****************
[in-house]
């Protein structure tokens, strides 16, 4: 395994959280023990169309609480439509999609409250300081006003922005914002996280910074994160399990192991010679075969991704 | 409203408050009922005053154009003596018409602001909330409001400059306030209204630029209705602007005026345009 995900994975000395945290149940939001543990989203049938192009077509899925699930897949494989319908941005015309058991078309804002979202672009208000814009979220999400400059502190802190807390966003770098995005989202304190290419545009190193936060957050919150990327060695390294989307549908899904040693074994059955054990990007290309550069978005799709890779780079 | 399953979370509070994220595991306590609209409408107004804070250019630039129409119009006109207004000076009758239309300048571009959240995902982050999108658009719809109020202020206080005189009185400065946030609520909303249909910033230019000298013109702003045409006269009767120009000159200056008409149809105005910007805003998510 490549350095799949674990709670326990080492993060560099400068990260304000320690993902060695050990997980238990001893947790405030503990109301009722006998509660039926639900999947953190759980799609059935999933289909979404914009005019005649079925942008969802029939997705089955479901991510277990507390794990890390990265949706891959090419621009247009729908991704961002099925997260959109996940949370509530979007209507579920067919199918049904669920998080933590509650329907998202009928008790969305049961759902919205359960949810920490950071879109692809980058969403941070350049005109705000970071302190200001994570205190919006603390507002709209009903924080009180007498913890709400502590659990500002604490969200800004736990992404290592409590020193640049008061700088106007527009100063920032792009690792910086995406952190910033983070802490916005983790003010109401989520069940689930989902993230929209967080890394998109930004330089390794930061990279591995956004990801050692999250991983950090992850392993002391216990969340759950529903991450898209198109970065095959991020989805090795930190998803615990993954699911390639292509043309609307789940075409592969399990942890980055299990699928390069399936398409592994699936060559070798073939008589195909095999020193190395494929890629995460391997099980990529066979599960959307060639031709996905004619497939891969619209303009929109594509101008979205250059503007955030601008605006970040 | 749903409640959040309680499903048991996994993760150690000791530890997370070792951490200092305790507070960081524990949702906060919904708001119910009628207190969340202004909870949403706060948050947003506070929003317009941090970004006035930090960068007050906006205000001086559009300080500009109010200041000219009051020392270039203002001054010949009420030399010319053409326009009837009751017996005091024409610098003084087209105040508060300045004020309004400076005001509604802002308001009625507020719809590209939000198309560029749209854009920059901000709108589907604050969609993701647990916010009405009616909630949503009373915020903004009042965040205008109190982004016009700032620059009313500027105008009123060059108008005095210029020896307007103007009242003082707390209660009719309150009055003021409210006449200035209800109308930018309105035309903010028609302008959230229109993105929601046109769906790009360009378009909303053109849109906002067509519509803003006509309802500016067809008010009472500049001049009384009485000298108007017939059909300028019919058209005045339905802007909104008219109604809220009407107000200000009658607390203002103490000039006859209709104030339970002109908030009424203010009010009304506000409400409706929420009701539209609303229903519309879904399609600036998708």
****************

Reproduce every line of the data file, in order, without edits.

[in-house]
């Protein structure tokens, strides 16, 4: 395994959280023990169309609480439509999609409250300081006003922005914002996280910074994160399990192991010679075969991704 | 409203408050009922005053154009003596018409602001909330409001400059306030209204630029209705602007005026345009 995900994975000395945290149940939001543990989203049938192009077509899925699930897949494989319908941005015309058991078309804002979202672009208000814009979220999400400059502190802190807390966003770098995005989202304190290419545009190193936060957050919150990327060695390294989307549908899904040693074994059955054990990007290309550069978005799709890779780079 | 399953979370509070994220595991306590609209409408107004804070250019630039129409119009006109207004000076009758239309300048571009959240995902982050999108658009719809109020202020206080005189009185400065946030609520909303249909910033230019000298013109702003045409006269009767120009000159200056008409149809105005910007805003998510 490549350095799949674990709670326990080492993060560099400068990260304000320690993902060695050990997980238990001893947790405030503990109301009722006998509660039926639900999947953190759980799609059935999933289909979404914009005019005649079925942008969802029939997705089955479901991510277990507390794990890390990265949706891959090419621009247009729908991704961002099925997260959109996940949370509530979007209507579920067919199918049904669920998080933590509650329907998202009928008790969305049961759902919205359960949810920490950071879109692809980058969403941070350049005109705000970071302190200001994570205190919006603390507002709209009903924080009180007498913890709400502590659990500002604490969200800004736990992404290592409590020193640049008061700088106007527009100063920032792009690792910086995406952190910033983070802490916005983790003010109401989520069940689930989902993230929209967080890394998109930004330089390794930061990279591995956004990801050692999250991983950090992850392993002391216990969340759950529903991450898209198109970065095959991020989805090795930190998803615990993954699911390639292509043309609307789940075409592969399990942890980055299990699928390069399936398409592994699936060559070798073939008589195909095999020193190395494929890629995460391997099980990529066979599960959307060639031709996905004619497939891969619209303009929109594509101008979205250059503007955030601008605006970040 | 749903409640959040309680499903048991996994993760150690000791530890997370070792951490200092305790507070960081524990949702906060919904708001119910009628207190969340202004909870949403706060948050947003506070929003317009941090970004006035930090960068007050906006205000001086559009300080500009109010200041000219009051020392270039203002001054010949009420030399010319053409326009009837009751017996005091024409610098003084087209105040508060300045004020309004400076005001509604802002308001009625507020719809590209939000198309560029749209854009920059901000709108589907604050969609993701647990916010009405009616909630949503009373915020903004009042965040205008109190982004016009700032620059009313500027105008009123060059108008005095210029020896307007103007009242003082707390209660009719309150009055003021409210006449200035209800109308930018309105035309903010028609302008959230229109993105929601046109769906790009360009378009909303053109849109906002067509519509803003006509309802500016067809008010009472500049001049009384009485000298108007017939059909300028019919058209005045339905802007909104008219109604809220009407107000200000009658607390203002103490000039006859209709104030339970002109908030009424203010009010009304506000409400409706929420009701539209609303229903519309879904399609600036998708």